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This Man Holds the Secrets to Puerto Rico’s Piña Colada

He’s the jolly mixologist at the center of a long-running controversy over Puerto Rico's national cocktail, the piña colada.

It was 6 p.m. on August 9th, 1977, when Héctor Santos López waltzed into the Caribe Hilton Hotel. He began working at the storied Puerto Rican resort—Hilton’s first-ever hotel outside the continental U.S.—after his cook uncle brought him into the fold. Today, you can still find him at the hotel’s illustrious Caribar whipping up the vacation in a glass that is the piña colada; a delicious and highly contested concoction that was created right there. López knows this to be true because he worked with the bartender who invented it.

A gray-haired, convivial grandfather of six, López has been at the Caribe Hilton for 45 years and he worked alongside the late Ramón “Monchito” Marrero who famously created the cocktail back in 1954. He is therefore the last person at the iconic resort who can put to bed the complicated origin theories for the piña colada—of which there are many.

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According to the hotel, back in 1954, the bartender “Monchito” was tasked with devising a signature drink for its Beachcomber Bar (which has since been replaced with Caribar) and he came up with a winning mix of pineapple and coconut cream. It was initially a refresher and it didn’t originally have alcohol. After rum was added, the cocktail soared in popularity and Marrero’s place in history was cemented.

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This version of events is, however, hotly contested by another San Juan establishment, Barrachina, which claims to have gifted the world the mixture in 1963. But what does Marrero’s old colleague Héctor Santos López have to say about that?

“They know that their story is fake but they already said it so they have to continue,” he remarks about Barrachina. “They can’t take it back now.” López points to the clear difference in the taste of their drinks as a signal of provenance and quality. “Our piña colada here has body and balance; it actually tastes like one,” he gushes. “Their version just tastes of pineapple juice.”

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A man that has made no fewer than 300,000 piña coladas in his time probably knows a thing or two, and he learned from the very best. Héctor López worked at Caribe Hilton with “Monchito” Marrero (who has since passed away) for just shy of a decade before he retired. “Really, ‘Monchito’ was so humble and he was always, always smiling,” López recalls fondly. It’s perhaps unsurprising that the man that dreamed up this summery elixir would be a pocketful of sunshine. “He was so cheerful and from the moment he started work till he went home he was making piña coladas; people knew he was the piña colada man.”

López also points to an early ’90s Bacardi commercial in which a scantily-clad female bartender delivered the sultry line, “Ramón te atiende” (“Ramon will attend to you”). This appeared to be a direct reference to Ramón Marrero, further solidifying his inventorship.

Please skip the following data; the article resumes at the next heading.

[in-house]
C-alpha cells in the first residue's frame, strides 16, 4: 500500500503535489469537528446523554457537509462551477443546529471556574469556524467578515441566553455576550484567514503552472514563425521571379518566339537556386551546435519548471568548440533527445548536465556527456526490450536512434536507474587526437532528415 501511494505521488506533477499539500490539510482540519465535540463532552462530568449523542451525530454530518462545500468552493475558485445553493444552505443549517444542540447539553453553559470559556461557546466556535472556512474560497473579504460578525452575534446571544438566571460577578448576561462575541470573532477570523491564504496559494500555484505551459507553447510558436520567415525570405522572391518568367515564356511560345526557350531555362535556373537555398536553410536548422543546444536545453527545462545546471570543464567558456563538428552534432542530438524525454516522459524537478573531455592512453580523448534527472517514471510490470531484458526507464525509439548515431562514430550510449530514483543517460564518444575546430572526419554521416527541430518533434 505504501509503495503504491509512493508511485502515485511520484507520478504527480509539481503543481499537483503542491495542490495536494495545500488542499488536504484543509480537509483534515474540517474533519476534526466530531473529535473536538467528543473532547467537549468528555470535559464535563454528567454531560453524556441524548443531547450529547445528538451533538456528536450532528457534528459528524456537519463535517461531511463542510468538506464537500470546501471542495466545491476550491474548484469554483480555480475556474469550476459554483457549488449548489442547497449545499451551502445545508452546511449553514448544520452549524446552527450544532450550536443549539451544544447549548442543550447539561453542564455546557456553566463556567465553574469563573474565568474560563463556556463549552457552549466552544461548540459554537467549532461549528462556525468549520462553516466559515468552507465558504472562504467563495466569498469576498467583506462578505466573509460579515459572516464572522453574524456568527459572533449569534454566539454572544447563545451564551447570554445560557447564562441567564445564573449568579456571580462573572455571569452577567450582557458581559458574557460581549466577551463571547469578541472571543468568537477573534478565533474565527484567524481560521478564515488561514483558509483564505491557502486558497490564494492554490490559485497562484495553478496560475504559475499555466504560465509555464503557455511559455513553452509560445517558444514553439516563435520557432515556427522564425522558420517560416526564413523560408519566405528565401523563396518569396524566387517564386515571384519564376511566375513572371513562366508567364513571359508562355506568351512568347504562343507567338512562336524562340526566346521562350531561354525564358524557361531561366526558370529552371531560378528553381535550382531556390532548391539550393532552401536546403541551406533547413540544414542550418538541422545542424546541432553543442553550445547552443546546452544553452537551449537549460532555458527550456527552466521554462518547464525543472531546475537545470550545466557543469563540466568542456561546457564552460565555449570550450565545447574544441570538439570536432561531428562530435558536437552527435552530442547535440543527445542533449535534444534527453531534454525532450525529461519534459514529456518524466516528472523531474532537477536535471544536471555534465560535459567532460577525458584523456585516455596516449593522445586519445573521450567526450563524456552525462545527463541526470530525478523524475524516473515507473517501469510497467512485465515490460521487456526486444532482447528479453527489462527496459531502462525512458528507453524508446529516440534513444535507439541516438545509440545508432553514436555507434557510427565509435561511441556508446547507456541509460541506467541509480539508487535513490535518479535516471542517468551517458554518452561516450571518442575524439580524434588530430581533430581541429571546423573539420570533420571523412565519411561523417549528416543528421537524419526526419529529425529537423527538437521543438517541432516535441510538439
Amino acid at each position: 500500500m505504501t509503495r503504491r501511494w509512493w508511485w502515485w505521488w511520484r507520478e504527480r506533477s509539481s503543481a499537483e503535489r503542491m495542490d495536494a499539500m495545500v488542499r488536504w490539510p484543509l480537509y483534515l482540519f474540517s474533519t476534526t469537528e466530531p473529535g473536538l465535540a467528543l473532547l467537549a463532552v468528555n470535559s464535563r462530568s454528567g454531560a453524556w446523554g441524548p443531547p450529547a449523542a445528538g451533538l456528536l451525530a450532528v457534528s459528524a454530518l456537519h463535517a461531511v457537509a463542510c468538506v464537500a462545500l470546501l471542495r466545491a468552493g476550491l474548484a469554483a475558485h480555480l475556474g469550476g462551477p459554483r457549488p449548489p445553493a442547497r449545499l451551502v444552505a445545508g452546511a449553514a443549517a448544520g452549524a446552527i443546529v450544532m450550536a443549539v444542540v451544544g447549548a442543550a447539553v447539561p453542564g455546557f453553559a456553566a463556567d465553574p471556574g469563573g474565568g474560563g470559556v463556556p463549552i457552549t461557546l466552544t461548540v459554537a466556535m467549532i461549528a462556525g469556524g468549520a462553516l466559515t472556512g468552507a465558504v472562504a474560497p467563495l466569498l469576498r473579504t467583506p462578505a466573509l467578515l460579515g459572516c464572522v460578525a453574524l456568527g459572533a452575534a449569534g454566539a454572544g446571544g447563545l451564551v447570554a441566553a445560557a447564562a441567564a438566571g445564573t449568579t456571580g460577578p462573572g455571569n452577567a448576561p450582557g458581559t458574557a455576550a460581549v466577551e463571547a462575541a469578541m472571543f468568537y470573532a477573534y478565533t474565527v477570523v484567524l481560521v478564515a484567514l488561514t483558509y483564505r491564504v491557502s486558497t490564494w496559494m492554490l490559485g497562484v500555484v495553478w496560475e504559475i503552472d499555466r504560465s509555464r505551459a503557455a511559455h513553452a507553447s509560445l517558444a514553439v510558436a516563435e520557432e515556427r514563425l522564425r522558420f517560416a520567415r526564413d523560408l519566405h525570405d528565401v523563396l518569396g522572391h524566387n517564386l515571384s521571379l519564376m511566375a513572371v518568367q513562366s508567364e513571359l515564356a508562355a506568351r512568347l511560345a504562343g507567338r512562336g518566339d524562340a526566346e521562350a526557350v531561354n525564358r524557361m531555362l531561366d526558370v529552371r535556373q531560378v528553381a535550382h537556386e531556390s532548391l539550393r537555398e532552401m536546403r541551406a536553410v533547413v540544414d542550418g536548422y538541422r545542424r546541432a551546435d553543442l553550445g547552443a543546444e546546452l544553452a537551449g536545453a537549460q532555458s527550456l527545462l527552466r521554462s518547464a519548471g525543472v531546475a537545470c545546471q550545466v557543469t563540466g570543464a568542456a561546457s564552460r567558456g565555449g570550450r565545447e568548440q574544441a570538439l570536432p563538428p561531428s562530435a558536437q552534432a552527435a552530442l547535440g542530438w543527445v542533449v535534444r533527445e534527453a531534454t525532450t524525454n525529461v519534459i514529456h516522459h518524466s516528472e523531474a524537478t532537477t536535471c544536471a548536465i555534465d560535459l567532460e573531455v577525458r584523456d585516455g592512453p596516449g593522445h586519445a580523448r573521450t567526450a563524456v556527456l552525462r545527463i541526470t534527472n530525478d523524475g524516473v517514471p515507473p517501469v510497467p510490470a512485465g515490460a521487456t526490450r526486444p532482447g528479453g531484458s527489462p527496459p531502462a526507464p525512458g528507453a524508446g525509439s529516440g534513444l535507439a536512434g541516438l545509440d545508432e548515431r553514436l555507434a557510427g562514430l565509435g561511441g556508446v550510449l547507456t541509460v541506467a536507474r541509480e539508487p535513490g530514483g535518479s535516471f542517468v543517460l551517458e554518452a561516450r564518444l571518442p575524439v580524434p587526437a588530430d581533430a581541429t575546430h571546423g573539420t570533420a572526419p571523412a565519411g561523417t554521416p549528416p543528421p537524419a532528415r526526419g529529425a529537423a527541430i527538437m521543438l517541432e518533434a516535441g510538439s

Marrero is also enshrined at Caribe Hilton’s Caribar with a larger-than-life photo on a wall that depicts the original recipe, too. Also on display at the hotel are not one but two government declarations proclaiming the resort as the cradle of the piña colada. One was granted by Puerto Rico’s first female governor, Sila María Calderón Serra in 2004. Over the years the resort has seen presidents, pageant queens, and Hollywood royalty walk through its halls. After swinging open in 1949, the San Juan hotel became a playground for the who’s who of the glitterati from Elizabeth Taylor and her first husband, Conrad “Nicky” Hilton Jr., to Sofia Loren and Puerto Rican singer, Iris Chacón.

“We attended to Johnny Depp when he was filming The Rum Diary here in Puerto Rico and I have also seen Marc Anthony and Jennifer Lopez when they were together,” says Héctor López. “I have been here for a long time, met plenty of artists and celebrities, and I have seen all the transformations of the hotel.”

Caribe Hilton

During his early days at Caribe Hilton, salsa-loving López recalls the popularity and feverish excitement around the piña colada, which became Puerto Rico’s official drink the year after he started.

“The bar would be at full capacity and almost every picture you look at from around that time is someone holding a piña colada,” he recounts. The furor around the drink’s creation is perplexing to him largely due to the date the Barrachina restaurant in Old San Juan claims to have concocted it.

“They created theirs in 1963, that’s nine years after it already existed here,” he states. López may not have been on active duty himself when the drink was first beautifully blended in 1954, but he sure knows someone was. “My uncle Carmelo López Rosa was actually working at the hotel at the time,” he announces. “The story my uncle told me is that it really was invented here.”

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Bronwyn Knight

Héctor Santos López is Caribe Hilton’s longest-serving bartender and working at the hotel appears to be a family affair—his grandson is now also part of the food and beverage team. “I was practically a kid when I got here; I feel like it’s my home and I love it,” he confesses. So, next time you’re in San Juan at 6 p.m., feel free to let López lovingly whip you up a delicious drink if, like Rupert Holmes, you like piña coladas and getting caught in the rain.

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